Cybercriminals are quick to use information which employees share unintentionally or inadvertently, as well as any digital gateways they have left open.
What can you as an organization do?
It would appear to be a no-brainer but, as an organization, you should be thinking about cybersecurity all year round, and not just during the holiday period. Because the techniques and methods of attack used by cybercriminals are developing and changing all the time, it is almost impossible to keep up. However, there are a number of basic principles which you can use as a point of departure to at least reduce the risk of an incident.
Protocols, routines and rights
People thrive on clarity, so you should draw up a protocol of clearly-defined agreements. Include descriptions of working procedures to ensure that holiday workers and replacement staff know what their duties are and how to work correctly and securely.
Replacement staff and holiday workers are often unfamiliar with your work routines. It is therefore a good idea to give them their own accounts which only allow access to the files, folders and corporate networks they need. This will enable you to keep an eye on who has worked with which files and reduce the risk of company data leaving the company without permission.
It is also important to make clear agreements about data sharing. You do not want data to be sent via email in all instances. When having to share large files, people often resort to free cloud-based tools. Although they are quick and easy, they are not always suitable. You should clearly record agreements like these in a protocol. Another advantage of doing so is that the information will then be available for new employees when they join the company.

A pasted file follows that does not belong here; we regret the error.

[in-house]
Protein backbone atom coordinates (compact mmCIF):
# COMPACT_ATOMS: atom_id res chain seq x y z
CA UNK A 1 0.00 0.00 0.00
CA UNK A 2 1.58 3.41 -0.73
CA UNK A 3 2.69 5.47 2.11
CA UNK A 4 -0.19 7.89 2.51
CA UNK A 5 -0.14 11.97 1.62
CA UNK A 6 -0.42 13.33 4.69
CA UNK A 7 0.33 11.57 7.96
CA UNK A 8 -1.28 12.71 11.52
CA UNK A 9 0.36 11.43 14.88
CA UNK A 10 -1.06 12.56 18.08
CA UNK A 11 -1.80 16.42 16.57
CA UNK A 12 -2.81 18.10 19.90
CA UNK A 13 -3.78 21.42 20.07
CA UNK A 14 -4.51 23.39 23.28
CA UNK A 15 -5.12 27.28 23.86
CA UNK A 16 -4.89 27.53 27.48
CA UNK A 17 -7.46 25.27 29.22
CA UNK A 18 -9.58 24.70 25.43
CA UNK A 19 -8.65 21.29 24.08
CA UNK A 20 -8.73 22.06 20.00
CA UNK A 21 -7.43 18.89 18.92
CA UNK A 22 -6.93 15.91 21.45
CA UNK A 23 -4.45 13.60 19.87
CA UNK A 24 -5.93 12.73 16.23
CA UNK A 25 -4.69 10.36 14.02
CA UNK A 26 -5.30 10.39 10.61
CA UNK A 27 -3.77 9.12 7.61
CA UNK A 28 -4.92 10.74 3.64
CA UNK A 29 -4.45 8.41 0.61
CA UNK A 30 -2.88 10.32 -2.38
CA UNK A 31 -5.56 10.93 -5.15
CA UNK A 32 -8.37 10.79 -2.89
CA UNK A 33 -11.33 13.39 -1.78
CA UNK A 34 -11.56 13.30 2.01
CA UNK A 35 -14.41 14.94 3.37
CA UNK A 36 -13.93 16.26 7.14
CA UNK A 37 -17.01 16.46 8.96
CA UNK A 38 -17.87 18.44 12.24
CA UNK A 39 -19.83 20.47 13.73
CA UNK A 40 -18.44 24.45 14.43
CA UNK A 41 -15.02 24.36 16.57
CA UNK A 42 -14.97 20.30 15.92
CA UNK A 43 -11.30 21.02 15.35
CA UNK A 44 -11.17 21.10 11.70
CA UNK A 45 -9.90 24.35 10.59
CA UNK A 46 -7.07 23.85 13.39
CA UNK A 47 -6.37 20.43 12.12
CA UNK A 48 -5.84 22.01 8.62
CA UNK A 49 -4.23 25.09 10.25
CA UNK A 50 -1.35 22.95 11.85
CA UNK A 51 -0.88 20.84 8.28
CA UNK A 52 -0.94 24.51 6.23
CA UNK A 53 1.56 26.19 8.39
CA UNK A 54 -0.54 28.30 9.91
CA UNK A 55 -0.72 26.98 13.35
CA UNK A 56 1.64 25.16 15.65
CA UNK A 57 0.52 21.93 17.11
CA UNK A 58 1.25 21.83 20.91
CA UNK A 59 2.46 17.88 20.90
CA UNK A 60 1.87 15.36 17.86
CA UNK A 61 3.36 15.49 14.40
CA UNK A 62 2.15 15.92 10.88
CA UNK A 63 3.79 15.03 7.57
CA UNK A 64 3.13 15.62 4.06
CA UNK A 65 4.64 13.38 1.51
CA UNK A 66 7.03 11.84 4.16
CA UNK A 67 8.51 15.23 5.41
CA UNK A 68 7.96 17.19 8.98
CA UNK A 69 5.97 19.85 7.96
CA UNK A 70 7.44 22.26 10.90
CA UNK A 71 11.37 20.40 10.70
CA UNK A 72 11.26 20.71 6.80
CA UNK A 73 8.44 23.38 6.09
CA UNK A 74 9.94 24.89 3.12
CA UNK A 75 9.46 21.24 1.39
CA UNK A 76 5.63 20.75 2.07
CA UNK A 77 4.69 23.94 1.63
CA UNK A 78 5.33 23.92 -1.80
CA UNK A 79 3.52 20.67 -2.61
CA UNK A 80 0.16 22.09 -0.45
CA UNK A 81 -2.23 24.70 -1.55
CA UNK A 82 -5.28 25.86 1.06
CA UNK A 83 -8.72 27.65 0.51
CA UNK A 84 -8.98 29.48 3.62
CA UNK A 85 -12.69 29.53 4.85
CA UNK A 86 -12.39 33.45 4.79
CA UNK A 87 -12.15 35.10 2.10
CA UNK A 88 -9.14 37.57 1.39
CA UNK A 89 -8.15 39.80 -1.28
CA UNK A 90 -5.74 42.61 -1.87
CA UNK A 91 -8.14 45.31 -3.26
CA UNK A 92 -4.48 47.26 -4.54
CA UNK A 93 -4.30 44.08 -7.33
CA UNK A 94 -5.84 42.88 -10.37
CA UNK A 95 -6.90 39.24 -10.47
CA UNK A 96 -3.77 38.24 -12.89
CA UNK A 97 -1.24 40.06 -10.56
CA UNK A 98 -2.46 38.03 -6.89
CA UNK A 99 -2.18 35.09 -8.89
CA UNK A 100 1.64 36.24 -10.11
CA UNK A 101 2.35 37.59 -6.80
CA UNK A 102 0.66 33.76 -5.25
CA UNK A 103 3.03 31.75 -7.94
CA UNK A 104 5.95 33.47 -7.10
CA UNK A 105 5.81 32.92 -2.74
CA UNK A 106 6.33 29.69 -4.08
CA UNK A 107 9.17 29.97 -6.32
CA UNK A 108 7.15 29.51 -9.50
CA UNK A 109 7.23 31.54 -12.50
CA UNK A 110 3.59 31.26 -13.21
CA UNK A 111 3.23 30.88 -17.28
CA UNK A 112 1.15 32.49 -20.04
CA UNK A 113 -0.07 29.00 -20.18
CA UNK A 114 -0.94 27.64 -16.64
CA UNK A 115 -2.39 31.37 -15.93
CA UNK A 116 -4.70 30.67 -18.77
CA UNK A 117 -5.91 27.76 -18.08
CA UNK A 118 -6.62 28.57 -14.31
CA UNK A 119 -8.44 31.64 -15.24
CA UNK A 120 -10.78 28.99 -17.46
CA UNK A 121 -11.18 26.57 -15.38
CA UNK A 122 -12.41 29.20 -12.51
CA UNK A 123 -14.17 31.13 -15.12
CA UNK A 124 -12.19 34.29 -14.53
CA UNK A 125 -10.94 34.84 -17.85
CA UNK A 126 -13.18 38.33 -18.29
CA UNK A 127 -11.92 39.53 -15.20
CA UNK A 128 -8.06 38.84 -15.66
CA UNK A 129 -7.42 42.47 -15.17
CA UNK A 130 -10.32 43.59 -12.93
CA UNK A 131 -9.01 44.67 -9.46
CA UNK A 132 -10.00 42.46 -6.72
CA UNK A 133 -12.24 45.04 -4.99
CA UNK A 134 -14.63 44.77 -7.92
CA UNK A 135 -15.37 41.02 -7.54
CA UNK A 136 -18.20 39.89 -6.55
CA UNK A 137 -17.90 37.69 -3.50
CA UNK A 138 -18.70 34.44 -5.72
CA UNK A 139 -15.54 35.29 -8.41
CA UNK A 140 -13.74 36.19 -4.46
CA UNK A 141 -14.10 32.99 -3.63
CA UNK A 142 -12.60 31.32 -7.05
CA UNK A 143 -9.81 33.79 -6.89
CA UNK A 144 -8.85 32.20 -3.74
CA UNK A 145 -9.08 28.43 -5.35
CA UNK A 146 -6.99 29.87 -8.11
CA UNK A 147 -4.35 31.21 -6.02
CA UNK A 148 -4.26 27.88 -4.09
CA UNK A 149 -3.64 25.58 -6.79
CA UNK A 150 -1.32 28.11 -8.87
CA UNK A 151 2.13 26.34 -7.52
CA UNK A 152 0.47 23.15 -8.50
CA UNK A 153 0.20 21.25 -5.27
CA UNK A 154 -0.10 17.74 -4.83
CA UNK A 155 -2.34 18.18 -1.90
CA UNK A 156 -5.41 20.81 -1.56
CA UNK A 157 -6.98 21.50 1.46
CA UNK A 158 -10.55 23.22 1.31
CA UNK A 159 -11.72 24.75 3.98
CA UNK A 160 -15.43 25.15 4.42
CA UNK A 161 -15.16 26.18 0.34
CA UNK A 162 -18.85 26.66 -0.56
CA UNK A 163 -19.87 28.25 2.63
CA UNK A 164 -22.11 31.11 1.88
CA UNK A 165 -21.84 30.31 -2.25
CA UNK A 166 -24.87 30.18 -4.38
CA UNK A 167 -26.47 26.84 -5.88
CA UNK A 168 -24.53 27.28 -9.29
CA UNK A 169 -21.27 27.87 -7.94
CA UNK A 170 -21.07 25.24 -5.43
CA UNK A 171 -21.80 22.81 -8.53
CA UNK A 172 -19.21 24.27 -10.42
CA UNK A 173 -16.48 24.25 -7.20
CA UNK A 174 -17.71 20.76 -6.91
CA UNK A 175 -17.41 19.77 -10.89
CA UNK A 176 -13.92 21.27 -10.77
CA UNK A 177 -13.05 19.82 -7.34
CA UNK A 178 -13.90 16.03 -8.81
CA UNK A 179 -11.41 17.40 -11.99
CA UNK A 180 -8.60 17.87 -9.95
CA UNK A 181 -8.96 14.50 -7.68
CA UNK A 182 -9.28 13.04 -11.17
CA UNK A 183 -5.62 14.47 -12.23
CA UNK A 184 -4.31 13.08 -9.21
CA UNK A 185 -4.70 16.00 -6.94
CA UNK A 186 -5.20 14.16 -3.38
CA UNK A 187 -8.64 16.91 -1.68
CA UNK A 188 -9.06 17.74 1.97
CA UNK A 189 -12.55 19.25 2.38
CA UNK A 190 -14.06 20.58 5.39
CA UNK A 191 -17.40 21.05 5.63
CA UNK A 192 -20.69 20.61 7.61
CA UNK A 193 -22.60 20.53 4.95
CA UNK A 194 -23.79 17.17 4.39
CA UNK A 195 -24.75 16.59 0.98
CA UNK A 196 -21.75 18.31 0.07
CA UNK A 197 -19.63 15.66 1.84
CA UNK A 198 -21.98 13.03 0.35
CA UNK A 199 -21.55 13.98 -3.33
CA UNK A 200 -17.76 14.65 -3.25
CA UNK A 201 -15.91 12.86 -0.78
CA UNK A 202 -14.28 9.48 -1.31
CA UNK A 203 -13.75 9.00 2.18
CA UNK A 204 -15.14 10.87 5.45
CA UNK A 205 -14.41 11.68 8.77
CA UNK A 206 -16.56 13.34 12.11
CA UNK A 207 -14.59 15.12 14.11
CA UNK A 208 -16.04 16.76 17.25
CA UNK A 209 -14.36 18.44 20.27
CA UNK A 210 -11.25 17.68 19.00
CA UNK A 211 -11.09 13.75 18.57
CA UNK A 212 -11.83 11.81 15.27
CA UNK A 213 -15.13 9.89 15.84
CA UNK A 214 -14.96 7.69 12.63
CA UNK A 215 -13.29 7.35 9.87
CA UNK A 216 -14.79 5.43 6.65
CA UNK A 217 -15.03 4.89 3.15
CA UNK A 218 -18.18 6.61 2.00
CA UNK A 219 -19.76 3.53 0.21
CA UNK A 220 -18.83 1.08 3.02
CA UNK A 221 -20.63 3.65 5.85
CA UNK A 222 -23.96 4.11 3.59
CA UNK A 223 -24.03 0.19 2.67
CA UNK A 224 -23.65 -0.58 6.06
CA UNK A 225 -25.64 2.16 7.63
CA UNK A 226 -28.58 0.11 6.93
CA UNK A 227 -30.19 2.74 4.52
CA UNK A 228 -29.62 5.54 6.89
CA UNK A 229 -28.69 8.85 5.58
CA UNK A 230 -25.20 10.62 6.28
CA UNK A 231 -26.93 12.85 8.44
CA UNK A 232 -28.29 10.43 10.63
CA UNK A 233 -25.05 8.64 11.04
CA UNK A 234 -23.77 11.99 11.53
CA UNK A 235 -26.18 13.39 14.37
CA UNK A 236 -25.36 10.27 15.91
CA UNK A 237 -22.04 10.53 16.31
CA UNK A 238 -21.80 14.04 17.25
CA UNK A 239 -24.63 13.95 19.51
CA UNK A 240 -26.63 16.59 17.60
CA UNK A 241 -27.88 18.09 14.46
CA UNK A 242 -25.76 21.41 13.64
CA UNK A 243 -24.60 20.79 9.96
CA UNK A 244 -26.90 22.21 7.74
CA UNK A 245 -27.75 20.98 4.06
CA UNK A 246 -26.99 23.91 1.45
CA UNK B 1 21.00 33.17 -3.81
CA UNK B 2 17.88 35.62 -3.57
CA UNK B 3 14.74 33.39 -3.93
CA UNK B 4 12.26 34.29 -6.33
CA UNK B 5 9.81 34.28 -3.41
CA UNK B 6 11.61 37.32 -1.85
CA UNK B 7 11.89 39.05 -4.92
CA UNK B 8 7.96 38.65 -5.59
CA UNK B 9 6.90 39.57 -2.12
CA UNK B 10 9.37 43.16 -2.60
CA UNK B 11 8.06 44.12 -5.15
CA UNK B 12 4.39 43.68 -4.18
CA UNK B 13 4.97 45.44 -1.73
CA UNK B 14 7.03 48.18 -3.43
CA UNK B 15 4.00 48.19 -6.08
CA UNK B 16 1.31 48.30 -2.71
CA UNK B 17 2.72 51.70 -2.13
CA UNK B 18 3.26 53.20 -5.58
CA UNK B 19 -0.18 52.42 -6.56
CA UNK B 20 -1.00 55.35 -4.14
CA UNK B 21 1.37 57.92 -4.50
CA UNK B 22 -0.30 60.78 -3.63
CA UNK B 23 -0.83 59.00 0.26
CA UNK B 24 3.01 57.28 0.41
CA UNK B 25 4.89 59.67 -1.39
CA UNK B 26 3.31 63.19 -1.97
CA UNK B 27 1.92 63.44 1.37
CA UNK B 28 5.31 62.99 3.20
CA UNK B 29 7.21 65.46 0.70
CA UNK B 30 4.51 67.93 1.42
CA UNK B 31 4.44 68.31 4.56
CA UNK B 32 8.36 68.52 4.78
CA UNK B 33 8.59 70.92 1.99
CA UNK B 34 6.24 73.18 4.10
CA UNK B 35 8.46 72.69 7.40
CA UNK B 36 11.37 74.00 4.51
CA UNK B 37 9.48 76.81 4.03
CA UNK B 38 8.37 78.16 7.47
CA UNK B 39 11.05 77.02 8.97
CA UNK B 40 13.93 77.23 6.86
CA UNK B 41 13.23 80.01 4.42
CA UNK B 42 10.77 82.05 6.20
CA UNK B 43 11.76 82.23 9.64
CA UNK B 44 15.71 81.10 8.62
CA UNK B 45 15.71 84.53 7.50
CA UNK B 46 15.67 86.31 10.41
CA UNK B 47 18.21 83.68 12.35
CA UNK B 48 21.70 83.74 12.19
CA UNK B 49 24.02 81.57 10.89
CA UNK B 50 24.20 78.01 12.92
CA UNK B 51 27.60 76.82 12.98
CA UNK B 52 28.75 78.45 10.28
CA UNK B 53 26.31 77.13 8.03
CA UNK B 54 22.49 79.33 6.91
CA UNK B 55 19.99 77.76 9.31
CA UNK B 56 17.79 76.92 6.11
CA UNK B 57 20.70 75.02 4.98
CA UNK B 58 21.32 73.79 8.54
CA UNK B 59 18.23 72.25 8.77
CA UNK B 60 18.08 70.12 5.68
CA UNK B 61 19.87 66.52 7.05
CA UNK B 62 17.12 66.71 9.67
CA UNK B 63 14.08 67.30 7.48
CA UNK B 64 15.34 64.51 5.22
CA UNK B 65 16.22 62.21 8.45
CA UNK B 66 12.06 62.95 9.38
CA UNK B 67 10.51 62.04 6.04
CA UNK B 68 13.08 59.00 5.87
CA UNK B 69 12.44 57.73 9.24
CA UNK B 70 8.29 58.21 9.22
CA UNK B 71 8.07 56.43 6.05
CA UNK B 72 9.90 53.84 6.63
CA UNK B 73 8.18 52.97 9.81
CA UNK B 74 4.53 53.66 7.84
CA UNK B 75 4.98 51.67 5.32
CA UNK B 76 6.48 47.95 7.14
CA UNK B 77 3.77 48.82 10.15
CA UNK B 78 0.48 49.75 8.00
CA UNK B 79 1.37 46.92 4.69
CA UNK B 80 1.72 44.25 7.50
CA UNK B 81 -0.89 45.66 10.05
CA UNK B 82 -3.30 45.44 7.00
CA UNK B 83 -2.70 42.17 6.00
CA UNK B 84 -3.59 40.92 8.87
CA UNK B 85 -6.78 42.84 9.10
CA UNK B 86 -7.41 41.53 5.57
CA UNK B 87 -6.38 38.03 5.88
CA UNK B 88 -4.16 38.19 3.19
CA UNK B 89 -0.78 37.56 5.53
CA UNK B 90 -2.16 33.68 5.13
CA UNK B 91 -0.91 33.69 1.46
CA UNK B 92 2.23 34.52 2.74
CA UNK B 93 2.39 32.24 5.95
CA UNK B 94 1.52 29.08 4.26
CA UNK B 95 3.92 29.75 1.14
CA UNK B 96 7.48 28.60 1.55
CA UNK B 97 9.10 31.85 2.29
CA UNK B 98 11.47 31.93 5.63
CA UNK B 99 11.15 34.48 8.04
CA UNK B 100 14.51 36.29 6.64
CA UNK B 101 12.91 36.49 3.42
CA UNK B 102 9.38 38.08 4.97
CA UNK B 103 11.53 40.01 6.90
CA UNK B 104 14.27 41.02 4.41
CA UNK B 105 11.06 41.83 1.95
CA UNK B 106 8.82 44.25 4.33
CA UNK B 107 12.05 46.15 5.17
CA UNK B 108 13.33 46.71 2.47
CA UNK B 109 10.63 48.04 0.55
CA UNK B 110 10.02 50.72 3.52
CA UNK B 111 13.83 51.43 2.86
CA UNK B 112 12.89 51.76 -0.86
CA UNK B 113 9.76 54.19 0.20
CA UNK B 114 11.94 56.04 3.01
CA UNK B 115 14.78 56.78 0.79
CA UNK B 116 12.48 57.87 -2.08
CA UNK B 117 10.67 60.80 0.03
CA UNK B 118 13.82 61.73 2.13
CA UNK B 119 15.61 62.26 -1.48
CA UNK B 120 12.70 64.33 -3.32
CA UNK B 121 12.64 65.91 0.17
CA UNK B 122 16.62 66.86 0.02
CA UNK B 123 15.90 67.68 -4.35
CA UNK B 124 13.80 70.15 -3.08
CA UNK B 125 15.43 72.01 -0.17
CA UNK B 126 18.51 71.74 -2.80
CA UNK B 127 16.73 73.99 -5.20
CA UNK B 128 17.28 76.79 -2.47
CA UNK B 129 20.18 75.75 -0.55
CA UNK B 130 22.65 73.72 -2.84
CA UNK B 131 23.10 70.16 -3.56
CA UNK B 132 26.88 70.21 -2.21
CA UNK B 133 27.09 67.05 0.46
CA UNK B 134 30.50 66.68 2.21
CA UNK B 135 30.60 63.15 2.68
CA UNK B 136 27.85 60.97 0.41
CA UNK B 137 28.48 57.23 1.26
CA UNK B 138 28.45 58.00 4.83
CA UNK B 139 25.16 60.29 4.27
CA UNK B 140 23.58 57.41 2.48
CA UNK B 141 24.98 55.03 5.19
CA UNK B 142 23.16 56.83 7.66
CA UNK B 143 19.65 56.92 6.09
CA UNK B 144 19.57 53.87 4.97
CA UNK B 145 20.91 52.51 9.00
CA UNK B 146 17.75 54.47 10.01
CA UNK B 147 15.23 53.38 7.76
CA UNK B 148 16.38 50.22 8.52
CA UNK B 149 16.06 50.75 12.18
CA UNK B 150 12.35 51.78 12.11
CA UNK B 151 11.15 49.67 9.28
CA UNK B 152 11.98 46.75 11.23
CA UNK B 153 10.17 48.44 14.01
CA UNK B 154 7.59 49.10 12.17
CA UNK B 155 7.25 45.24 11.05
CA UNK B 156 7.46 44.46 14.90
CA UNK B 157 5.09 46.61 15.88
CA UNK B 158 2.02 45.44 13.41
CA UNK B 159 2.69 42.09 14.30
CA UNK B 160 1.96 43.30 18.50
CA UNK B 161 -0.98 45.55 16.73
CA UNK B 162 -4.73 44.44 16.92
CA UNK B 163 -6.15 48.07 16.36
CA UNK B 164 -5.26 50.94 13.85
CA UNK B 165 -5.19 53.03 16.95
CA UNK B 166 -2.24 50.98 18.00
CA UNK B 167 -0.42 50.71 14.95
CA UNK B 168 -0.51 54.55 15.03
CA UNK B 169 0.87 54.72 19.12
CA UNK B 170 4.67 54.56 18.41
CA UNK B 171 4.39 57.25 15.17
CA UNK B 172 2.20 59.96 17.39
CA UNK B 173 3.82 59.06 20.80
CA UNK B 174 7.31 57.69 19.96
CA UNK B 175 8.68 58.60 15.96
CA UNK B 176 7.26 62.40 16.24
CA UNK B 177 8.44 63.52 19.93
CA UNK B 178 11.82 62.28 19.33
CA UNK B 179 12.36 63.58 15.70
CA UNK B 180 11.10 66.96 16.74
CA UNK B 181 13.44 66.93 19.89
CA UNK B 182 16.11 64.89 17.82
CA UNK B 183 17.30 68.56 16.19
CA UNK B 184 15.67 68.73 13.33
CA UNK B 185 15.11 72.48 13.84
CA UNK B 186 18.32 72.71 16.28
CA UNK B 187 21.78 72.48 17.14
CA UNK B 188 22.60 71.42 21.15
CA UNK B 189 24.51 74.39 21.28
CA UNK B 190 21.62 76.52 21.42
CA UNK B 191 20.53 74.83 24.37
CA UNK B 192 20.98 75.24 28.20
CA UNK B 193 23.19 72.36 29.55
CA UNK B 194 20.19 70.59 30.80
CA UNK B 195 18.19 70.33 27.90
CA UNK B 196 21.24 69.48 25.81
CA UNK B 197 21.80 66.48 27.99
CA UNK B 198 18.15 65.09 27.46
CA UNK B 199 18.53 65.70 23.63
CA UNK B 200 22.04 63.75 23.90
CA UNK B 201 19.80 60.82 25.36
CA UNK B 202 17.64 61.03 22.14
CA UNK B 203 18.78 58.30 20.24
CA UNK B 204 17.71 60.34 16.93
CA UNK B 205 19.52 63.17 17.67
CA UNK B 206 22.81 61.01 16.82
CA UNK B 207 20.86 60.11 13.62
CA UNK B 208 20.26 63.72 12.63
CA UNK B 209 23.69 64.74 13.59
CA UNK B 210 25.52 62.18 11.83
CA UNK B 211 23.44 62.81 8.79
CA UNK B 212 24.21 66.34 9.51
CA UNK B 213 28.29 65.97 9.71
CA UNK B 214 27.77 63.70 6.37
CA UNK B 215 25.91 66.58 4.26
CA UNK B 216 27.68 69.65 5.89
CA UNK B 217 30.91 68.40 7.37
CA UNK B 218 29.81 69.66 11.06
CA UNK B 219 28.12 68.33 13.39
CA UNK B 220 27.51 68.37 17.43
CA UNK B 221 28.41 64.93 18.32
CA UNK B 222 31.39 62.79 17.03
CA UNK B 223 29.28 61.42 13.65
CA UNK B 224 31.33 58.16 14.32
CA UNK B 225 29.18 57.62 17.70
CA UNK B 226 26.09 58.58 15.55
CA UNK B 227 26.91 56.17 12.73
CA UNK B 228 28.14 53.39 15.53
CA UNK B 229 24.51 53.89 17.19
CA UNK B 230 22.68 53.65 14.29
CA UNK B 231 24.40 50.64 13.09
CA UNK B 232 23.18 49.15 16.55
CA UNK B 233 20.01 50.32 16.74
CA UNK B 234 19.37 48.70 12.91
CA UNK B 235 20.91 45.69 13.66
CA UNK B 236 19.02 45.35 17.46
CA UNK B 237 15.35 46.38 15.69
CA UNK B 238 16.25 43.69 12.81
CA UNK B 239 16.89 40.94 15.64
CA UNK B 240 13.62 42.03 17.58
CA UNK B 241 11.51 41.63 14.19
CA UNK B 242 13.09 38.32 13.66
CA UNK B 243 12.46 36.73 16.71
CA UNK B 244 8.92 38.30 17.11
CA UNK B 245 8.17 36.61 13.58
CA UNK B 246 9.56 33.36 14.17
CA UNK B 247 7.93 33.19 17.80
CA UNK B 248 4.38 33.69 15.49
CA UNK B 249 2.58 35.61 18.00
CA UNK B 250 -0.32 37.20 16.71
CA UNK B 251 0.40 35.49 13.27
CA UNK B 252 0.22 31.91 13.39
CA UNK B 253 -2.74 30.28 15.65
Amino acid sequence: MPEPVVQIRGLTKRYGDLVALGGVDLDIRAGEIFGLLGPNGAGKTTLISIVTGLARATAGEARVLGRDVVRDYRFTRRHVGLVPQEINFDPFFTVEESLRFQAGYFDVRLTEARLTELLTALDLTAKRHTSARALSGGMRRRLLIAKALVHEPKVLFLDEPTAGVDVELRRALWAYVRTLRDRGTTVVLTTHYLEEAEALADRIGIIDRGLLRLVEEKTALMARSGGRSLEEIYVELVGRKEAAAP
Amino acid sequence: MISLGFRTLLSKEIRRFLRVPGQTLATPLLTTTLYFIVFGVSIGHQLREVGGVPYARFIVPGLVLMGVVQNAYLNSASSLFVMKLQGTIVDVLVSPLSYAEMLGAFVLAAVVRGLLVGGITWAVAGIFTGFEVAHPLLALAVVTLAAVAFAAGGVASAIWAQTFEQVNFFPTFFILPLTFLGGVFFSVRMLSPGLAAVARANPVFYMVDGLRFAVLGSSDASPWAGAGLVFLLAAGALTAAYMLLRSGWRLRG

Make sure the ICT department takes the appropriate precautionary measures before reducing staffing levels for the summer, for example by installing application controls on all devices and using web filters to block suspicious malware websites. Another tip with regard to those employees who insist on taking their work laptops and phones on holiday with them is to make sure that all the equipment is properly coded and equipped with VPN clients.
Preparation is half the key to success
The holiday period is the ideal period for reflection and for taking time off work. If you find that difficult, or have to be reachable for your clients, it is a good idea to read through the tips relating to your own cybersecurity. Incidentally, these same tips can also be applied at other times of the year. After all, whether you are checking your email while relaxing in your hammock on the beach, or sending off a proposal from a trendy coffee bar or from a shared office environment, a large proportion of the risks remain the same. By increasing your own cybersecurity awareness and by taking a number of basic measures into account when going about your business, you can significantly reduce the risk of an incident yourself.
An even better idea is simply to leave your work behind you and enjoy your summer holiday!